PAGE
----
When his son was born, Tom Hardy and his wife pledged to treat him like any other kid.
But not every kid gets to rock Halloween costumes that would fit in nicely on a Hollywood set.
Hardy custom-builds elaborate costumes that fit his 15-year-old son Tommy’s wheelchair. And rather than stare at Tommy because of his chair, trick-or-treaters in Haverhill, Massachusetts, admire his awe-inspiring ensembles.
“No kid is looking at him like he’s in a wheelchair,” he told CNN. “It’s an amazing feeling for him, just to be seen as a typical kid.”
Tommy has cerebral palsy and autism. He’s legally blind and nonverbal, too, but none of that has stifled his love of trick-or-treating, his father said.
The tradition was borne out of necessity: No major chains sold wheelchair-inclusive costumes seven Halloweens ago when he first started, Hardy said.
So, he took a page from fellow parents of disabled children, who cooked up costumes that turned their kids’ chairs into race cars and princess carriages. While retailers like Target and Amazon now offer decorative wheelchair covers for children, progress Hardy welcomes, he won’t quit dreaming up stuff you’d never find in stores.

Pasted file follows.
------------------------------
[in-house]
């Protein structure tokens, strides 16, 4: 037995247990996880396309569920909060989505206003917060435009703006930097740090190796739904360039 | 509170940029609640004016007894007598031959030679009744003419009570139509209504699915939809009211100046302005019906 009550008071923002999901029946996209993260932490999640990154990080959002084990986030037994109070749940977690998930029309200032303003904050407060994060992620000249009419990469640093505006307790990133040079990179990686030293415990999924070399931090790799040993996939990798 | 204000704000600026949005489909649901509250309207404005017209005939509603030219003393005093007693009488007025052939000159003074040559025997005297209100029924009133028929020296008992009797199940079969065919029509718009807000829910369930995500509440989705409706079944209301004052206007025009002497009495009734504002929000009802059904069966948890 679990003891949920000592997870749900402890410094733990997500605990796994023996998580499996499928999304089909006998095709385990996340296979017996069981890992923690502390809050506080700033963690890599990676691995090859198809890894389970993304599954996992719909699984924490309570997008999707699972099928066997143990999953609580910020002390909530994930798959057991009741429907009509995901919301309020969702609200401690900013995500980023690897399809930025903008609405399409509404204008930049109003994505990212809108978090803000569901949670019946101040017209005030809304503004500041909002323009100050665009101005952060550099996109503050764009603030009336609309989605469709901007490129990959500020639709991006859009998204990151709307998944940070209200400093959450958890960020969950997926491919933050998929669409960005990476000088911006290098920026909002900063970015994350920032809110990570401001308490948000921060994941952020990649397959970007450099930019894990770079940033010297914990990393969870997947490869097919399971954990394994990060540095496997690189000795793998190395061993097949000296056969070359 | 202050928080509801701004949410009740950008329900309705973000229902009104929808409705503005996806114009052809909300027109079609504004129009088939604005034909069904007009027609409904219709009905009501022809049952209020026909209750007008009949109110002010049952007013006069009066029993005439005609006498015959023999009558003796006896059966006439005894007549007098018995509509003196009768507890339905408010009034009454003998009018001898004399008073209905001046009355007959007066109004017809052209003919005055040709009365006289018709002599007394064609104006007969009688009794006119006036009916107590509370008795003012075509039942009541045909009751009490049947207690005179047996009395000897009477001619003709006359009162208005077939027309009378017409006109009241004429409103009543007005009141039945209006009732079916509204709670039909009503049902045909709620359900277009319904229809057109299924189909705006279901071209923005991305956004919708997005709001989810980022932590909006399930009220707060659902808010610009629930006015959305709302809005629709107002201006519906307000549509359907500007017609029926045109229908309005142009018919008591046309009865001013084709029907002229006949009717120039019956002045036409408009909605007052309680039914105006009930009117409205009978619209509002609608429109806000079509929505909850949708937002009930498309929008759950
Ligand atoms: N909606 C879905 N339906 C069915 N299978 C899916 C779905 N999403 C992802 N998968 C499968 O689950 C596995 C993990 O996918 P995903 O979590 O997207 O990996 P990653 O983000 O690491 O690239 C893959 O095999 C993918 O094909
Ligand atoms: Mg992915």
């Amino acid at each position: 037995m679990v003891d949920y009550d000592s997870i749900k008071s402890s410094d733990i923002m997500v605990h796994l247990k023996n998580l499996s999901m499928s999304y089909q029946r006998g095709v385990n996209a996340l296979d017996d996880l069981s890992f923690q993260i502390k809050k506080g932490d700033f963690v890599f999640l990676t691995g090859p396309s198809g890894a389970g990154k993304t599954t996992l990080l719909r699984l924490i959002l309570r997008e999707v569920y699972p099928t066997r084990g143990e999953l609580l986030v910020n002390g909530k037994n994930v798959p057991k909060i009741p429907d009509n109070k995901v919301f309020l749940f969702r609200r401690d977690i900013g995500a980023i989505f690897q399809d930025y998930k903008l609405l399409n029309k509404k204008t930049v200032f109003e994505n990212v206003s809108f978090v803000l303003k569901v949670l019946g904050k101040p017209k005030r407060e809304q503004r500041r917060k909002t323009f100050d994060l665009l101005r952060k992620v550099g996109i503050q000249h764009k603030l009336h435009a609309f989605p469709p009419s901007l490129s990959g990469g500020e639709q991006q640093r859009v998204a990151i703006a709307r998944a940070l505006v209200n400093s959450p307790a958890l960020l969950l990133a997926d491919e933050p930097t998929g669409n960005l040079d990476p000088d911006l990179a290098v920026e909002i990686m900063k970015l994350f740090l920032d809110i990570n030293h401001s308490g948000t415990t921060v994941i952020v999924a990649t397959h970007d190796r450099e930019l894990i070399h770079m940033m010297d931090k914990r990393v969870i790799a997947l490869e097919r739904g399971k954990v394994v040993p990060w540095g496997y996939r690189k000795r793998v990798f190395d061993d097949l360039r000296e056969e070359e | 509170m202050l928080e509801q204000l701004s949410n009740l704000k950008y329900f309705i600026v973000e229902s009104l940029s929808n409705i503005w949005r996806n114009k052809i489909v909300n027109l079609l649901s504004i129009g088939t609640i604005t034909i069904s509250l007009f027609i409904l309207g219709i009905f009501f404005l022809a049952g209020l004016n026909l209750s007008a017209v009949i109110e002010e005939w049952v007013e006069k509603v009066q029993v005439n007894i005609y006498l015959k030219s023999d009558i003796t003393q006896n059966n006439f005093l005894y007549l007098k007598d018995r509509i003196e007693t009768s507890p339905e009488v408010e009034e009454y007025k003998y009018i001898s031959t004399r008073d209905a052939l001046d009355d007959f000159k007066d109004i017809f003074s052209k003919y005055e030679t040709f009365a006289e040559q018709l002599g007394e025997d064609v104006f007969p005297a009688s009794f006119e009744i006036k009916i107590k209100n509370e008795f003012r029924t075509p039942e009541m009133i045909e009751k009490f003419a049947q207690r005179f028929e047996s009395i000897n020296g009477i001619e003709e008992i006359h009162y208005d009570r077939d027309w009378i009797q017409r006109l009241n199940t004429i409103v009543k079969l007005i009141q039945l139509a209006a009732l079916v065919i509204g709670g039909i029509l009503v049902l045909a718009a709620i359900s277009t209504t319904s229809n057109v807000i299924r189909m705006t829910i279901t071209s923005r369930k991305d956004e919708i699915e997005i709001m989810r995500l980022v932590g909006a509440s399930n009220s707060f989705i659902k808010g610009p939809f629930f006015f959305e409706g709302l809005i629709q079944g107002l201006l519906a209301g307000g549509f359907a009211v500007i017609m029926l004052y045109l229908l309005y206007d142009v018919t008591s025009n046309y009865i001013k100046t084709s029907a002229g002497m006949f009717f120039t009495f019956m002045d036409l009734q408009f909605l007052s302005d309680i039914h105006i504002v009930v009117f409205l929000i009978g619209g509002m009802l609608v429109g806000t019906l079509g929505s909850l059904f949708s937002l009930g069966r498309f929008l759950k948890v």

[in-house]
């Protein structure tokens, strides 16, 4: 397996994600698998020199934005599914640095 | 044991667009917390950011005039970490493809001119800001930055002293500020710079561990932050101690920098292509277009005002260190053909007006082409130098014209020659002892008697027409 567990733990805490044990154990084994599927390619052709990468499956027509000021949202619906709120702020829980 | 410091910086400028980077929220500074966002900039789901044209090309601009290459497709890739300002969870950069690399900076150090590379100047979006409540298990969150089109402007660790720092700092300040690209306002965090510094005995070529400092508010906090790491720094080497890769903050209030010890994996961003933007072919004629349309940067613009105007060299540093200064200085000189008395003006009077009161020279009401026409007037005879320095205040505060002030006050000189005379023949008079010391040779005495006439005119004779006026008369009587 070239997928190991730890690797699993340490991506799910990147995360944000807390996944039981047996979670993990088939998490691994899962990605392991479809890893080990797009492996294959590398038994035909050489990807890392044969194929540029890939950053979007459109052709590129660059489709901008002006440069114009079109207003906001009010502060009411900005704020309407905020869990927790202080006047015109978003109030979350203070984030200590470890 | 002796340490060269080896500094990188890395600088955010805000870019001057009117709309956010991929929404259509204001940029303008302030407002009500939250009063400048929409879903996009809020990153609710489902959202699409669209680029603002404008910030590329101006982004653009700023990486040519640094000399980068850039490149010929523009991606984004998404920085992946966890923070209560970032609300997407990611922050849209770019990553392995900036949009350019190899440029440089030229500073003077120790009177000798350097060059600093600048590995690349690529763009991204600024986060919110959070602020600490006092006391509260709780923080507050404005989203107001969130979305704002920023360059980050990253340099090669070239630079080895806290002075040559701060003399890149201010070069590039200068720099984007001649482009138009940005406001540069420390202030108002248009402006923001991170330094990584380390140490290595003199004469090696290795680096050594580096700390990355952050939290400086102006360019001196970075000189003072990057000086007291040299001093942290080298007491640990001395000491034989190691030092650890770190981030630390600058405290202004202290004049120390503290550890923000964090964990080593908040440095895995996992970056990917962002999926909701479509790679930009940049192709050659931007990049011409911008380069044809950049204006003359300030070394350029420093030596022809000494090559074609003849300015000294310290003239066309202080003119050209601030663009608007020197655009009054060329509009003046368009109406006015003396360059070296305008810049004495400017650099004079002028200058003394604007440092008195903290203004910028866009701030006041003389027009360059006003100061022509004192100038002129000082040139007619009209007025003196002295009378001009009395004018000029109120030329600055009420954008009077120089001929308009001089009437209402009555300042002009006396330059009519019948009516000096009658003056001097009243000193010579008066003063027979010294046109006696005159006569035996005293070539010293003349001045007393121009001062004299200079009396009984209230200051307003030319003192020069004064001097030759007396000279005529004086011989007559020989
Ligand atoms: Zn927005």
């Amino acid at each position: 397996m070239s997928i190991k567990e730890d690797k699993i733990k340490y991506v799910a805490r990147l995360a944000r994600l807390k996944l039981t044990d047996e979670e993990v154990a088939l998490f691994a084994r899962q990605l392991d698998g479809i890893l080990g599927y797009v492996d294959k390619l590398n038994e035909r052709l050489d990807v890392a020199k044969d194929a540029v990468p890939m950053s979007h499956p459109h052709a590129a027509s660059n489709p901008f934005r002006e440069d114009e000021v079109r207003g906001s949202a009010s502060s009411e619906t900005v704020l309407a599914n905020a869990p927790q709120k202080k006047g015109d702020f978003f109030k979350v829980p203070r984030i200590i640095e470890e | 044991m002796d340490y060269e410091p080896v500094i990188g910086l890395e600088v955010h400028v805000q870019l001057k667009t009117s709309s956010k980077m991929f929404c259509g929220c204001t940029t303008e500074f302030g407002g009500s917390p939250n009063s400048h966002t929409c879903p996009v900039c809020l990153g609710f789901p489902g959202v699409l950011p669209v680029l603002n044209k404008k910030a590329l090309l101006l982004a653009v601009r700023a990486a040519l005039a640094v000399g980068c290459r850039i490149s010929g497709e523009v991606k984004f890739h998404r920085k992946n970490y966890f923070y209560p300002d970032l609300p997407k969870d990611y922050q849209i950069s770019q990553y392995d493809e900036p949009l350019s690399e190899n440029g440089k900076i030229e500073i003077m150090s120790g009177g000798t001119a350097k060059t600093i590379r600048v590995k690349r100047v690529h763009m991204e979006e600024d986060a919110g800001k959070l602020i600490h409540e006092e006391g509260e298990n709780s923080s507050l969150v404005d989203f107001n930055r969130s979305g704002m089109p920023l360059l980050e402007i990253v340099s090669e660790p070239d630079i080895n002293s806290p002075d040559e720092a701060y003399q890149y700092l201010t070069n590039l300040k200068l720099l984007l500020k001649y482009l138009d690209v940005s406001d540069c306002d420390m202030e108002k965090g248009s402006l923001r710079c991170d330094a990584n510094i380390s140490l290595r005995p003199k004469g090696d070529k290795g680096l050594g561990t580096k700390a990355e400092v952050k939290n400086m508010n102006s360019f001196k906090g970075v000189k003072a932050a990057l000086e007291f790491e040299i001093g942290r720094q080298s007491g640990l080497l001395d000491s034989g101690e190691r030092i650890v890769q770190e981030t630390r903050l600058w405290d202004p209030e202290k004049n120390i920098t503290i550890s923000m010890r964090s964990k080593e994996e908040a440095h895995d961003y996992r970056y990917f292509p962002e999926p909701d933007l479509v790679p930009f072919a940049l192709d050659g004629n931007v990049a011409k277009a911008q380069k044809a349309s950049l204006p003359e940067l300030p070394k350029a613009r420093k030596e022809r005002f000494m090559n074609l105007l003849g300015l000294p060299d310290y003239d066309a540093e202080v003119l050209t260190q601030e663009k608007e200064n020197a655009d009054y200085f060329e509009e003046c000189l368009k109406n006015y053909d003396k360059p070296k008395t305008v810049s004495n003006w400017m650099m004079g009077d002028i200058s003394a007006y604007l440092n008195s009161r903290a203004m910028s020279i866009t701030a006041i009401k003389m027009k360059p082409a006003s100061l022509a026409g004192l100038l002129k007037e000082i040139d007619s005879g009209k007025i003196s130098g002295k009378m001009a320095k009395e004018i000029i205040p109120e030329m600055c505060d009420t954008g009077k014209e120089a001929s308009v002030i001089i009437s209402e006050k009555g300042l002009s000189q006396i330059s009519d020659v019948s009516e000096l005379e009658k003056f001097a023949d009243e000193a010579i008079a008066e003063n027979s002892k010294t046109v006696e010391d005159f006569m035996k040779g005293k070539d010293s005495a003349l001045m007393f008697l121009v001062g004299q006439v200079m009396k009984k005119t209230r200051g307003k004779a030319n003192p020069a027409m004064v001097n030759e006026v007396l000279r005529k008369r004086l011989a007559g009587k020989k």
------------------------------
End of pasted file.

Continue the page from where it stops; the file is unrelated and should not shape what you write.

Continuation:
Tommy’s wheelchair has been a dragon and SpongeBob’s home
For the last seven Halloweens, he’s transformed Tommy’s chair into SpongeBob SquarePants’s pineapple dwelling (Tommy dressed as the titular sponge), a menacing dragon from “Game of Thrones” and an X-wing fighter straight out of “Star Wars.” CNN affiliate WFXT has highlighted the father-son duo’s Halloween hijinks for years, to Tommy’s glee.
This year, Tommy will pilot the world’s fastest aircraft, a U.S. Air Force SR-71 Blackbird jet. The costume is an homage to his grandparents, both Air Force veterans, who died this year.
For less than $100, Hardy and two buddies spent 100 hours handcrafting the jet out from wood. Photos of Hardy’s mother and father in their Air Force uniforms sit on Tommy’s dashboard — they always loved to see their grandson’s Halloween duds, he said.
Tommy took the jet out for a trick-or-treat test run last weekend. Some early Halloween revelers were so captivated by the outfit they didn’t even realize he was riding in a wheelchair. That’s the highlight for Hardy.
“We used to get frustrated, walking around with him in his chair,” he said. “But on trick-or-treat night, kids just look at him, laughing, like, ‘Wow, that’s amazing!’ He’s a typical kid that day.”